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Antonina

2. The Court
The traveller who so far departs from the ordinary track of tourists in modern Italy
as to visit the city of Ravenna, remembers with astonishment, as he treads its
silent and melancholy streets, and beholds vineyards and marshes spread over an
extent of four miles between the Adriatic and the town, that this place, now half
deserted, was once the most populous of Roman fortresses; and that where fields
and woods now present themselves to his eyes the fleets of the Empire once rode
securely at anchor, and the merchant of Rome disembarked his precious cargoes
at his warehouse door.
As the power of Rome declined, the Adriatic, by a strange fatality, began to desert
the fortress whose defence it had hitherto secured. Coeval with the gradual
degeneracy of the people was the gradual withdrawal of the ocean from the city
walls; until, at the beginning of the sixth century, a grove of pines already
appeared where the port of Augustus once existed.
At the period of our story--though the sea had even then receded perceptibly--the
ditches round the walls were yet filled, and the canals still ran through the city in
much the same manner as they intersect Venice at the present time.
On the morning that we are about to describe, the autumn had advanced some
days since the events mentioned in the preceding chapter. Although the sun was
now high in the eastern horizon, the restlessness produced by the heat
emboldened a few idlers of Ravenna to brave the sultriness of the atmosphere, in
the vain hope of being greeted by a breeze from the Adriatic as they mounted the
seaward ramparts of the town. On attaining their destined elevation, these
sanguine citizens turned their faces with fruitless and despairing industry towards
every point of the compass, but no breath of air came to reward their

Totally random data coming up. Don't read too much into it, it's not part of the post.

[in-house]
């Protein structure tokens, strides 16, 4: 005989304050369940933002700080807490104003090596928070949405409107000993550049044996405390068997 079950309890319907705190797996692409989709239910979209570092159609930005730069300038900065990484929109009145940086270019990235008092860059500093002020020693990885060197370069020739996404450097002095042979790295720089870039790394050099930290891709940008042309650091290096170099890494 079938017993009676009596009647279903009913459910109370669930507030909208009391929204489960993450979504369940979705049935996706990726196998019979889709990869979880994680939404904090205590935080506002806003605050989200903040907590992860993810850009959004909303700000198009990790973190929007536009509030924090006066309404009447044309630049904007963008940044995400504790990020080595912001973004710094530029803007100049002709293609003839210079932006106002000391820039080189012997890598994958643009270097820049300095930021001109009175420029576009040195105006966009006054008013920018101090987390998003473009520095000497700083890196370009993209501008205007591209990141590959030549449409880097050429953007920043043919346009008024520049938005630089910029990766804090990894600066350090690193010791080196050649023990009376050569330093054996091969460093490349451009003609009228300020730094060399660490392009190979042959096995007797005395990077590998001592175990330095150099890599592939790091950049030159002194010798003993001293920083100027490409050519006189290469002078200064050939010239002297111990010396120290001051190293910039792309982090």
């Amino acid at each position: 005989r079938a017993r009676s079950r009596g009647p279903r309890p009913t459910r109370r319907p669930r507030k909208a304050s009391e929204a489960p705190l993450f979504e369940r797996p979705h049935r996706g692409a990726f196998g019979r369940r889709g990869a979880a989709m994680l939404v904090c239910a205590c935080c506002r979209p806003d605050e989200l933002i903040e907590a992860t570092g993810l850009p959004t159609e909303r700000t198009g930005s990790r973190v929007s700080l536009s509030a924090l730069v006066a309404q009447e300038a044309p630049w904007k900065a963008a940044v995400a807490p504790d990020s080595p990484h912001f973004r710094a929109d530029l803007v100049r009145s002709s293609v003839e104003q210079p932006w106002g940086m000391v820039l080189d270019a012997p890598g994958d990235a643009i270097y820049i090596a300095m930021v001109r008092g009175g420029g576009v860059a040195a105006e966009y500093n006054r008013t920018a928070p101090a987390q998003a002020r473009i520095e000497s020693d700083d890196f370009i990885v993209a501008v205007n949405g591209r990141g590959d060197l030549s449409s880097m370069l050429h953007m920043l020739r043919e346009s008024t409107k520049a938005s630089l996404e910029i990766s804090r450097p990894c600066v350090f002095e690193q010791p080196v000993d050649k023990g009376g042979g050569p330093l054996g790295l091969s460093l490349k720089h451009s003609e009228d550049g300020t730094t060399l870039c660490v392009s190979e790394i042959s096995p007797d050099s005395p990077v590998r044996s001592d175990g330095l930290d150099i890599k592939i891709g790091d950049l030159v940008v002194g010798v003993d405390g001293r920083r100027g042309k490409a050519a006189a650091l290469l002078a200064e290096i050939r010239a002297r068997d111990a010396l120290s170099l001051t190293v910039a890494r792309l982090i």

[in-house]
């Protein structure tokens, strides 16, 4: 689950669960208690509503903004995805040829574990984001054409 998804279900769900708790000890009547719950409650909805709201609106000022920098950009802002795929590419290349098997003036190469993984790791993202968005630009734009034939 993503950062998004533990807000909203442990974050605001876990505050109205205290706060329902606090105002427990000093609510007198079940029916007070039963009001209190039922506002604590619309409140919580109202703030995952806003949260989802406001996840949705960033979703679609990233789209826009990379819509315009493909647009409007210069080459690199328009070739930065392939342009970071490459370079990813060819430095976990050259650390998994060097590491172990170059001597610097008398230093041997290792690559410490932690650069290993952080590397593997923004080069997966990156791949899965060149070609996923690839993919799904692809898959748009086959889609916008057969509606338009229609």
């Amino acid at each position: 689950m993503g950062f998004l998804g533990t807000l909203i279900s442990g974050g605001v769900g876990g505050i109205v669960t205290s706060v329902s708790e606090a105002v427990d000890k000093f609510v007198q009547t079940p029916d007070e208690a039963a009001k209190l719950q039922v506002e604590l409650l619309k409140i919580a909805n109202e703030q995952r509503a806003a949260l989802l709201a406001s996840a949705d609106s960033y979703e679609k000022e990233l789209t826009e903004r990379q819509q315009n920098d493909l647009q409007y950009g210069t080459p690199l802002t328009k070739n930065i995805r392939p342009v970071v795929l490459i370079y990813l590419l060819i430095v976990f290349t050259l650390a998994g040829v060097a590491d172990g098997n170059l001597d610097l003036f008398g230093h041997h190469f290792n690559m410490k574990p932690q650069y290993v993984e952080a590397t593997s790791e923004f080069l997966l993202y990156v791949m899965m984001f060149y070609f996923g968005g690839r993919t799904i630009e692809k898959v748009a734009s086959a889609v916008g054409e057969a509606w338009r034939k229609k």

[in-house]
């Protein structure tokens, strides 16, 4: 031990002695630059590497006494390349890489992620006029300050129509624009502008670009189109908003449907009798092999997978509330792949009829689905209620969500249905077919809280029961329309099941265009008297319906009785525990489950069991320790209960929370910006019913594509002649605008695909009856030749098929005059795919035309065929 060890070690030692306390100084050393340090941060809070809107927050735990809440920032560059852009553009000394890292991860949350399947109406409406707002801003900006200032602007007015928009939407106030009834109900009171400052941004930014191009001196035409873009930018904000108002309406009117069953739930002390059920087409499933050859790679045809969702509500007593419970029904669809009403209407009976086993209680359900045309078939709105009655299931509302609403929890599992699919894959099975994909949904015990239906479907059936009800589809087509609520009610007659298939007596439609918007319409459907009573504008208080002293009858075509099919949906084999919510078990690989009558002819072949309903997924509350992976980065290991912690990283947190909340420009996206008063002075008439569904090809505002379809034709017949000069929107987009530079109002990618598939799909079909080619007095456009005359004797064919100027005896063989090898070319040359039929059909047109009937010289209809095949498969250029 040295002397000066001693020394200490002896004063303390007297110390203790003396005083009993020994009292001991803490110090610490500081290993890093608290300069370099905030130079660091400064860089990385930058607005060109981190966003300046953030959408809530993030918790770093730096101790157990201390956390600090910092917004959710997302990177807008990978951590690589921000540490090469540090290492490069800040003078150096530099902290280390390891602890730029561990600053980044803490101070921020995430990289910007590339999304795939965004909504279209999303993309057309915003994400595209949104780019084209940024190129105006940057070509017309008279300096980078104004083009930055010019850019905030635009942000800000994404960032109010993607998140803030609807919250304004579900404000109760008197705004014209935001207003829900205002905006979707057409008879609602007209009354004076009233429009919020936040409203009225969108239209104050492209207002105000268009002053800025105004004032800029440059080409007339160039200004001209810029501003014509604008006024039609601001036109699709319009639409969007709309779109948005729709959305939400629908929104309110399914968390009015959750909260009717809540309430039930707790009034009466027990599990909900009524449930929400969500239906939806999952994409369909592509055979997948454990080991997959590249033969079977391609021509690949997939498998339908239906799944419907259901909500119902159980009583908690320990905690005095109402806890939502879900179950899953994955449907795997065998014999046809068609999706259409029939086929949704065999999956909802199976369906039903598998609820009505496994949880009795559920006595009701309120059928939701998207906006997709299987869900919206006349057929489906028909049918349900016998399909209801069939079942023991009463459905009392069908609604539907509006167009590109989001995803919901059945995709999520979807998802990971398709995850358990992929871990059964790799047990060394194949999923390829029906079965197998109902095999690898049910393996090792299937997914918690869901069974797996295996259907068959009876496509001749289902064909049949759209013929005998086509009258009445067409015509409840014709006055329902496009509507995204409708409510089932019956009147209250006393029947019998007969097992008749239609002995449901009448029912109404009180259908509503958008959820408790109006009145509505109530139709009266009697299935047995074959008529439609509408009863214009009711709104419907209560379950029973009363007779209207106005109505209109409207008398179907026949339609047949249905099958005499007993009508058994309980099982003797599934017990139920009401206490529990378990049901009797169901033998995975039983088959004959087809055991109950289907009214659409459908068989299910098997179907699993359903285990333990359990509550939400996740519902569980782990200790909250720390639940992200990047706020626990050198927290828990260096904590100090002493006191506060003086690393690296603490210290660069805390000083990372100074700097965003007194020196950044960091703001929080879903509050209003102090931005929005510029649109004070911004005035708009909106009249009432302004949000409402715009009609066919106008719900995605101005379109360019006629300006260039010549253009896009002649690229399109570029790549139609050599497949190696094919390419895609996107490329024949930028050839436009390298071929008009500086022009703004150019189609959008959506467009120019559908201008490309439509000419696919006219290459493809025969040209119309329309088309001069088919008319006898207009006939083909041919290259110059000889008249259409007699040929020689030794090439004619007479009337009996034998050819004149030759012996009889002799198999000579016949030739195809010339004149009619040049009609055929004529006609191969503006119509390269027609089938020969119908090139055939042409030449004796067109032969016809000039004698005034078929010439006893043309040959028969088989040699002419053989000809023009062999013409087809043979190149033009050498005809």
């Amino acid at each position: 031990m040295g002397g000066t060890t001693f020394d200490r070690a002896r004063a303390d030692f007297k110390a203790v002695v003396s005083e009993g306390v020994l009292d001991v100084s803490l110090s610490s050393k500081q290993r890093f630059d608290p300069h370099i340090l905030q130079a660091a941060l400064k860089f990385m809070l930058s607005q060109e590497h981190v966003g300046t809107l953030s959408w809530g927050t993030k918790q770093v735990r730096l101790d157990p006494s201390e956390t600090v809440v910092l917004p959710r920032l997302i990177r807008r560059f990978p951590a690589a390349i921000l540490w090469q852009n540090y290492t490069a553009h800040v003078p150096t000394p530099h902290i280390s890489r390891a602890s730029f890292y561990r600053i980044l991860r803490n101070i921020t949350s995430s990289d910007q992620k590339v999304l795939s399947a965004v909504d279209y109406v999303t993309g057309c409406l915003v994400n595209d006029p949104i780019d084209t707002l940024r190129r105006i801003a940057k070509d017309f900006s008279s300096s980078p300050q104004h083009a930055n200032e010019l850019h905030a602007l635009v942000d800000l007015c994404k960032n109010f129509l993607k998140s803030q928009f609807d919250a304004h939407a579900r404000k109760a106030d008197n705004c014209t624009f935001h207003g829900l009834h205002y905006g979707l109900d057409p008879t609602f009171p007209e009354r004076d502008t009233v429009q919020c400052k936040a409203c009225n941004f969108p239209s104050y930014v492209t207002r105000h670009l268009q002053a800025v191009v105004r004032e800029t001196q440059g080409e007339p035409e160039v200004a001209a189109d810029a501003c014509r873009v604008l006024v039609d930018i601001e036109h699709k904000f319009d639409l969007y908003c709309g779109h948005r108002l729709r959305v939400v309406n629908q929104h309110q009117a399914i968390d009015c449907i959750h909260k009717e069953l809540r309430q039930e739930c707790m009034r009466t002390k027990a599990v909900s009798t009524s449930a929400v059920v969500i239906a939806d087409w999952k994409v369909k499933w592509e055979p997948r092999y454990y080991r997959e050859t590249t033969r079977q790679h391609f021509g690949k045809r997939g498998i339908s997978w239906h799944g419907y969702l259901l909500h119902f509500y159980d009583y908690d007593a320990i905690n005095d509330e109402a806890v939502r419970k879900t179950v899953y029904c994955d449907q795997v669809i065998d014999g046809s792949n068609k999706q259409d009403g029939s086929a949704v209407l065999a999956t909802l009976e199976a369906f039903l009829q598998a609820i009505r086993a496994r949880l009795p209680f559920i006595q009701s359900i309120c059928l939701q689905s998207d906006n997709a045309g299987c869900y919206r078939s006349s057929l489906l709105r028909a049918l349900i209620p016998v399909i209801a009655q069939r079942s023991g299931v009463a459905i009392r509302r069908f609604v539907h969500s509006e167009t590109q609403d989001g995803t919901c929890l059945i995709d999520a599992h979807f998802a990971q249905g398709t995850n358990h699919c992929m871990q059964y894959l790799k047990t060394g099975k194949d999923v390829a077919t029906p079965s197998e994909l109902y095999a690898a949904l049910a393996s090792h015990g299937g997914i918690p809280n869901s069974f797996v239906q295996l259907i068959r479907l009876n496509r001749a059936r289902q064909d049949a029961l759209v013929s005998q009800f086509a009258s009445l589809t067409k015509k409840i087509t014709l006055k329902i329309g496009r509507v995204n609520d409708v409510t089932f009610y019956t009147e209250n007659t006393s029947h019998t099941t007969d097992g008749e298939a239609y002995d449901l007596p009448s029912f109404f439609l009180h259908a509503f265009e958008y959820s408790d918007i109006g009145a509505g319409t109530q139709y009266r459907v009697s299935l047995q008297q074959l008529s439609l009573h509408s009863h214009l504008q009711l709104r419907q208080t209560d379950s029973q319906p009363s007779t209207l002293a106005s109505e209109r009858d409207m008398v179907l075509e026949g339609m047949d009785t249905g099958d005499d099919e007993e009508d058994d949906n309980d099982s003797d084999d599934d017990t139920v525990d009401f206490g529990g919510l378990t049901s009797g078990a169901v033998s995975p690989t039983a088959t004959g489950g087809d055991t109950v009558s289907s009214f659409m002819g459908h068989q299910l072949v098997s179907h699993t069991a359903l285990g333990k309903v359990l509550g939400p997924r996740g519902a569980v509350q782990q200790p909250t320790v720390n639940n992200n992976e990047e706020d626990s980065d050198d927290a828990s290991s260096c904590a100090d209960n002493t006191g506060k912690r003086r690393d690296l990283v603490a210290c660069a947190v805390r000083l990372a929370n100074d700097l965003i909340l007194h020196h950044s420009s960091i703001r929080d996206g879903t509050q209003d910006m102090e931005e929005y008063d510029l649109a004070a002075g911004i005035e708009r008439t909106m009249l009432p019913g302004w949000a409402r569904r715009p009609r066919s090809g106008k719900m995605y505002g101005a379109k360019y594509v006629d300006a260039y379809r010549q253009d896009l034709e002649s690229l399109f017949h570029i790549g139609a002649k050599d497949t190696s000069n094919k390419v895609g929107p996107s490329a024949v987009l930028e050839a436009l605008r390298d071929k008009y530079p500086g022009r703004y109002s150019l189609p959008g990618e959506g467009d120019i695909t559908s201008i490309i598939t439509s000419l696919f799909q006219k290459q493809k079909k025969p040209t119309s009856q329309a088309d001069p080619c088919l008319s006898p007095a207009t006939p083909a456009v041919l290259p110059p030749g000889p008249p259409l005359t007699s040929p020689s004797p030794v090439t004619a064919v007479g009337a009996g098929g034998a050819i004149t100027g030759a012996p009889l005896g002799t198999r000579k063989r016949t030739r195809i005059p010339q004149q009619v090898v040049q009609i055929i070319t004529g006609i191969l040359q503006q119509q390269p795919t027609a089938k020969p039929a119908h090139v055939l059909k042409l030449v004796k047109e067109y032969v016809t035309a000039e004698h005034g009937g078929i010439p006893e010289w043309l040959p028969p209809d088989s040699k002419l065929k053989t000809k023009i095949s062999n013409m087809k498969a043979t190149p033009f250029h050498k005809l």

perseverance. Nothing could be more thoroughly suggestive of the undiminished
universality of the heat than the view, in every direction, from the position they
then occupied. The stone houses of the city behind them glowed with a vivid
brightness overpowering to the strongest eyes. The light curtains hung motionless
over the lonely windows. No shadows varied the brilliant monotony of the walls,
or softened the lively glitter on the waters of the fountains beneath. Not a ripple
stirred the surface of the broad channel, that now replaced the ancient harbour.
Not a breath of wind unfolded the scorching sails of the deserted vessels at the
quay. Over the marshes in the distance hung a hot, quivering mist; and in the
vineyards, near the town, not a leaf waved upon its slender stem. On the seaward
side lay, vast and level, the prospect of the burning sand; and beyond it the main
ocean--waveless, torpid, and suffused in a flood of fierce brightness--stretched out
to the cloudless horizon that closed the sunbright view.
Within the town, in those streets where the tall houses cast a deep shadow on the
flagstones of the road, the figures of a few slaves might here and there be seen
sleeping against the walls, or gossiping languidly on the faults of their respective
lords. Sometimes an old beggar might be observed hunting on the well-stocked
preserves of his own body the lively vermin of the South. Sometimes a restless
 
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